Prompted by my reading of Lisa Kervin and Beverley Derewianka’s chapter on new technologies to support language learning (p.349) I decided to set up a social networking site for CAE students studying at the ISE in Brighton. The morning class consists of a variety of nationalities, the majority of whom are studying to take the advanced exam. In March we had 12 of our students taking the exam, all of whom who passed. I felt that setting up a social networking site exclusively for students of this class would allow the students who had already taken the exam to share their experiences as well as dispelling myths around the exam while permitting the newer students to network with each other. At the same time it allows the teacher to post materials and links for the students. To give an example, the students were very interested in the Cutting Edge documentaries shown in the class and received links on the site so they could watch them at home.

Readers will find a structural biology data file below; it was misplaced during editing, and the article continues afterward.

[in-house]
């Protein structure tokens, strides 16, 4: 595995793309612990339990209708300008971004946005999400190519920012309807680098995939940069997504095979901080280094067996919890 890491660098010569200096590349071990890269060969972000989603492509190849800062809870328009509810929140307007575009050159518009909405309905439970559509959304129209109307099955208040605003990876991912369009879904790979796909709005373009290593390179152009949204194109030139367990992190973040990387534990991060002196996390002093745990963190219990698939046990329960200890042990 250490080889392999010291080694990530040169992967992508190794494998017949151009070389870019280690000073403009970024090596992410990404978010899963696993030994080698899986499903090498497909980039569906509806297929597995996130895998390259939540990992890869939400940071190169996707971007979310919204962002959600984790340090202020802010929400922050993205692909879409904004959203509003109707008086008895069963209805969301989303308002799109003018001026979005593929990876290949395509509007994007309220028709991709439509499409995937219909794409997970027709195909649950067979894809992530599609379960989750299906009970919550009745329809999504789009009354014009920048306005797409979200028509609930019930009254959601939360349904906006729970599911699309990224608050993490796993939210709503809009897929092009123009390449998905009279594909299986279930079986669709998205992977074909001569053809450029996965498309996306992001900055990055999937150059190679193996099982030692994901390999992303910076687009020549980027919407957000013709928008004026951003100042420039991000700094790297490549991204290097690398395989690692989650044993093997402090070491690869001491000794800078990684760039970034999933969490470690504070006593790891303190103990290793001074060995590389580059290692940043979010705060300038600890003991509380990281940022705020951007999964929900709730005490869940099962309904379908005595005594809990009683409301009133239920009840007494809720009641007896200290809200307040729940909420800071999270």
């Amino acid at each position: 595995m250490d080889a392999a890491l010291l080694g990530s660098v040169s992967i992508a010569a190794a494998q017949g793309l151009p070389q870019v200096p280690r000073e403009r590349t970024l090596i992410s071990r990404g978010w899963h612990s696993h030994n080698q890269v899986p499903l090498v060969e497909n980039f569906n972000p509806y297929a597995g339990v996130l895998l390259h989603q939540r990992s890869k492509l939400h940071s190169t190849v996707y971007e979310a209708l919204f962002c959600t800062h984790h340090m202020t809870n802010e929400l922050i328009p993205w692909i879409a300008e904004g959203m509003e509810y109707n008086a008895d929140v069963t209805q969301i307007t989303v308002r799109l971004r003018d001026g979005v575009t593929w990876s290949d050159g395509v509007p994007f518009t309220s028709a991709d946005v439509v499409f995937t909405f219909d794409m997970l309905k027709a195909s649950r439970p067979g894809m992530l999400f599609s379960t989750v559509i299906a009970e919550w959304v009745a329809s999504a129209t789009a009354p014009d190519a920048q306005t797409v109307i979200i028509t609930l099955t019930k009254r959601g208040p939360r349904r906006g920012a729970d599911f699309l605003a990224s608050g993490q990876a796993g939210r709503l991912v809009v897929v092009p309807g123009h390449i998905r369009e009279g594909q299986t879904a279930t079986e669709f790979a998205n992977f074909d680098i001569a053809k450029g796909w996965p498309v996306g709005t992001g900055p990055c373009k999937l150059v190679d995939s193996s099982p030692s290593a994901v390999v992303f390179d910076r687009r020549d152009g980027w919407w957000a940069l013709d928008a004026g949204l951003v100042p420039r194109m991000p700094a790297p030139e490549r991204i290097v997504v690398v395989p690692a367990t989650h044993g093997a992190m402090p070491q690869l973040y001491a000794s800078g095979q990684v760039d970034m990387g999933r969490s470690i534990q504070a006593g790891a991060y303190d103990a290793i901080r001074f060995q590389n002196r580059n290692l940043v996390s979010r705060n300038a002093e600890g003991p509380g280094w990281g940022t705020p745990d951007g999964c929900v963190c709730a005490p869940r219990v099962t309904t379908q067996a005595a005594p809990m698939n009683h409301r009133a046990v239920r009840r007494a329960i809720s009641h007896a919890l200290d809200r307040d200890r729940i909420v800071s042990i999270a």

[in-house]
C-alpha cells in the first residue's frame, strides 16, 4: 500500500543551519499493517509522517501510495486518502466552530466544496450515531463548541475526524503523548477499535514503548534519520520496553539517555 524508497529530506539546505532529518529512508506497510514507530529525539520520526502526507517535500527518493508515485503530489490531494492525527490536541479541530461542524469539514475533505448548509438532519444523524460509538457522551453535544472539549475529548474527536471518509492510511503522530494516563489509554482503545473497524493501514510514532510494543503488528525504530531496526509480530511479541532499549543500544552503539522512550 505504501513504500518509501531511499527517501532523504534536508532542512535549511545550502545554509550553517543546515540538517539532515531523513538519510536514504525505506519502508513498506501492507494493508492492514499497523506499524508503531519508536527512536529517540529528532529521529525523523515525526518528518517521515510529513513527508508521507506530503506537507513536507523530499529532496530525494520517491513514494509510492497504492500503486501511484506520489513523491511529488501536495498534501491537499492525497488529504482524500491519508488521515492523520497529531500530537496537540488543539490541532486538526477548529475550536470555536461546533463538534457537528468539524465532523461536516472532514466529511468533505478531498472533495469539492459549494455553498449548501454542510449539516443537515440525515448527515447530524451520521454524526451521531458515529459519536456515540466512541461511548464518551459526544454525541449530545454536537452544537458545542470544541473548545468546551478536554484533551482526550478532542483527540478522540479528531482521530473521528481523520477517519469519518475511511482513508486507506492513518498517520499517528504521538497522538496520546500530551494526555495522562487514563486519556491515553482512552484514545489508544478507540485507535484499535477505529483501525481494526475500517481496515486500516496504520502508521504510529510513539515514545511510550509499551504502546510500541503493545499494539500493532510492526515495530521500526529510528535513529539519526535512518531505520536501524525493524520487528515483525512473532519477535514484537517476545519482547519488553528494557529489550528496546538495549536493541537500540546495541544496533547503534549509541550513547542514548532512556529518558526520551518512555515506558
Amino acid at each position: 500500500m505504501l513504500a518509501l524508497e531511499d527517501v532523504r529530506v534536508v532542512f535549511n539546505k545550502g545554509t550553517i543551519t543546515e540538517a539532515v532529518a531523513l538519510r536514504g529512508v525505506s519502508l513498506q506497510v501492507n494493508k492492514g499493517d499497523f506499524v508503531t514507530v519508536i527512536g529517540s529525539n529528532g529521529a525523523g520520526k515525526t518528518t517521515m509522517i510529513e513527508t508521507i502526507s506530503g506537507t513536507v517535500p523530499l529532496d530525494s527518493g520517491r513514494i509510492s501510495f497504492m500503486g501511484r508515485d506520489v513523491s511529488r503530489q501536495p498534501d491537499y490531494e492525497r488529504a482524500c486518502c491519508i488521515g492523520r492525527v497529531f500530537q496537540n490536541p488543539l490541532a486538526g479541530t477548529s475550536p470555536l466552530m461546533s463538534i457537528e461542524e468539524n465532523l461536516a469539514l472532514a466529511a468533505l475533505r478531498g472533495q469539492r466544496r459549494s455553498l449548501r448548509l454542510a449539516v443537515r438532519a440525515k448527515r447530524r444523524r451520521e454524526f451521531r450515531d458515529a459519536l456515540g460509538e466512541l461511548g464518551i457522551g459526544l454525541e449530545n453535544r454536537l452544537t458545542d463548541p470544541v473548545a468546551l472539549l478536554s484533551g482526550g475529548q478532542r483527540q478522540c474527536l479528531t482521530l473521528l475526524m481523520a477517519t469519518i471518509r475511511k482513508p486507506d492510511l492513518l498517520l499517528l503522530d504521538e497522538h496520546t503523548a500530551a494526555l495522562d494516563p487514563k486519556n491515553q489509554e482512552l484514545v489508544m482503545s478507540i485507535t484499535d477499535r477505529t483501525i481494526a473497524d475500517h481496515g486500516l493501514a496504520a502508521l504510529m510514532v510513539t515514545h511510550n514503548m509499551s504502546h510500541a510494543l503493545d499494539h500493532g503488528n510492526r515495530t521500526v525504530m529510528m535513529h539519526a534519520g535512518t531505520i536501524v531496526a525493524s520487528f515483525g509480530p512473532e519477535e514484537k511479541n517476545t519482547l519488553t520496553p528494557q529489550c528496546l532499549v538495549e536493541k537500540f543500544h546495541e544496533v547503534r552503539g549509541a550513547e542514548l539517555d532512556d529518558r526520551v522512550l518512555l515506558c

This idea of creating a ‘community of practice’ (Lave and Wenger 2002) has become very prominent in our materials design thinking. A community of practice is a ‘group of people who share a concern, a set of problems or a passion about a topic, and who deepen their knowledge and expertise by interacting on an ongoing basis.’
According to Wenger, White and Smith (2009) technology has changed what it means to be involved in a community of practice as size and membership is no longer constrained by geography.